Adults having fun at a child’s expense
DearAmy: My husband and I have a bright, engaging 5yearold daughter. Our problem has to do with how some family members and close friends interact with her.
Examples include people visiting our home and telling her that they are going to take her baby brother home with them, which resulted in my daughter screaming in protest while the other person had a hearty laugh.
Then there was the time an adult relative came to her birthday party and repeatedly said, “It’s my party, and I’m going to cut the cake!” while my daughter progressively got more confused and agitated. This went on until she was in tears and the adult started laughing.
We see no meaning in such interactions. We have tried to steer the conversation elsewhere, and we want to get the message across politely, but clearly, that we do not appreciate people agitating our child.
My daughter says that she hates being teased by adults, and we have asked her to tell people that, but in that moment, she can’t. What can we do to send the message politely that we would like our child to be treated with respect and not teased for fun?
Some adults are able to engage children appropriately by “kidding.” Five-year-olds usually catch on pretty quickly when an adult says, “Hey, wait a minute — that’sMY birthday cake!” if the adult telegraphs that this is a kidding game. The adult conveys this with a smile and body language that signals to the child his intentions.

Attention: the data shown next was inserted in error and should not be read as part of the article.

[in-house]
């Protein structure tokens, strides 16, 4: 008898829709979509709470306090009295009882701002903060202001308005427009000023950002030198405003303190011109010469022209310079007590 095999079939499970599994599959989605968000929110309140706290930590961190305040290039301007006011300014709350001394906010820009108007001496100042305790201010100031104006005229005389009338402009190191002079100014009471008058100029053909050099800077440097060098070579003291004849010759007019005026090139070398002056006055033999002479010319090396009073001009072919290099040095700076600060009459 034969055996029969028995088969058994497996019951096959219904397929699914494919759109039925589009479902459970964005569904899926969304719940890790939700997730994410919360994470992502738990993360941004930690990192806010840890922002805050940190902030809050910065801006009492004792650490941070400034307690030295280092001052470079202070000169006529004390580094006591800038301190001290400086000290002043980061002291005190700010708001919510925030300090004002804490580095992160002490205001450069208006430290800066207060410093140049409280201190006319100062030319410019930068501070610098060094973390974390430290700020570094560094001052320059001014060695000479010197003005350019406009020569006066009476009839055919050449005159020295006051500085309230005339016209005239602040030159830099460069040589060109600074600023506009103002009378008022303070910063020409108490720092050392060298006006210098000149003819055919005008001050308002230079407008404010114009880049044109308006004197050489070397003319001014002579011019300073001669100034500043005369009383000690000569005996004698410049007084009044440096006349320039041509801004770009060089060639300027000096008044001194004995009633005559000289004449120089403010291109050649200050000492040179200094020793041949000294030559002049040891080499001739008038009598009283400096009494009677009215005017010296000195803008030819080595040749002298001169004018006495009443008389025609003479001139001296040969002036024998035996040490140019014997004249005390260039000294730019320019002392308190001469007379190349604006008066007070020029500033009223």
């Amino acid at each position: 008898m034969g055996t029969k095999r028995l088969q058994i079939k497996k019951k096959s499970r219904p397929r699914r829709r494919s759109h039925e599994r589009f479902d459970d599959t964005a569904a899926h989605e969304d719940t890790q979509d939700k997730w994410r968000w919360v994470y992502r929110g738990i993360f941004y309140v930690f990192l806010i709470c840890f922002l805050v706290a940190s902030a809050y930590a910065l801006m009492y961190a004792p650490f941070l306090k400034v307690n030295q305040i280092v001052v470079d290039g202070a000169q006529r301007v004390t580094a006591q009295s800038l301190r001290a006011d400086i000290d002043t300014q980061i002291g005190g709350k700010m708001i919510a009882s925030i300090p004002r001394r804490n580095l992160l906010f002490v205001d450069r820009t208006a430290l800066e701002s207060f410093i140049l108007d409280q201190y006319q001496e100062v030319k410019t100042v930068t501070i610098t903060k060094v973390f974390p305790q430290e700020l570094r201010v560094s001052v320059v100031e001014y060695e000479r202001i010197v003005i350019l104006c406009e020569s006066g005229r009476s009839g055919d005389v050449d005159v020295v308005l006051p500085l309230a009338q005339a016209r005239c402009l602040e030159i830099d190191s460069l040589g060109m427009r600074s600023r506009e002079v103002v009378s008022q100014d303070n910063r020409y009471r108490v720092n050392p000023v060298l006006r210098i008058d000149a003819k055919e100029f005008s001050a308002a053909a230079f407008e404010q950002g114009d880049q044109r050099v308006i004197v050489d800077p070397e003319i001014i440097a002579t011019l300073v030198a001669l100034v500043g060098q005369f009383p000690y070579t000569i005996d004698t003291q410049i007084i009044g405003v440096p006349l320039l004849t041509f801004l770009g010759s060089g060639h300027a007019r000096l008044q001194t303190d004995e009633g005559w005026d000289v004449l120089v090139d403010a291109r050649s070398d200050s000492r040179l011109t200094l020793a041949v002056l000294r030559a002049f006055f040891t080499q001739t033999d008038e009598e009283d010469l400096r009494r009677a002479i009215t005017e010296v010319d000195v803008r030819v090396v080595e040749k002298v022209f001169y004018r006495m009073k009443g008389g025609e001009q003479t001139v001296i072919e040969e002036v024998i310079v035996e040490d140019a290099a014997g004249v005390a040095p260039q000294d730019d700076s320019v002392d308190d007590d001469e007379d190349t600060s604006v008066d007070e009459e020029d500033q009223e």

Teasing a child until she is obviously distressed is just bullying. Laughing at a child you have made cry is disgusting.
I’mnot sure why you are so worried about being polite. While this is happening, you should place your hand on your child’s arm and say, “Uncle Buck is teasing you, honey.” If you don’t catch it in time, after you comfort your child you should ask the adult, “Please don’t tease her. You are the only person who enjoys it.”
Dear Amy: My best friend of over 40 years recently told me that he doesn’t want to be my friend anymore. I was very hurt and shocked.
“Gary” and I met in music school. We were roommates in college, played in a rock band and even took vacations together. He was my best man when my wife and I got married more than 37 years ago.
My wife and I moved to the East Coast some years ago, but Gary and I kept in touch. He is now with a woman whom he identifies as his “wife,” although they are not married. (He has never been married.)
I wrote Gary a fourpage letter and apologized if I ever did anything to offend or hurt him, asking him to be honest with me about the problem between us. He wrote back, saying the problem was more with himself than me. That was it.
Could Gary actually be bisexual and is hurt that I “left him” — emotionally and geographically?
Are you bisexual because you have such a deep attachment to this man?
Obviously such speculation is pointless. When someone tells you, “It’s not you, it’s me,” sometimes it is wisest to believe him.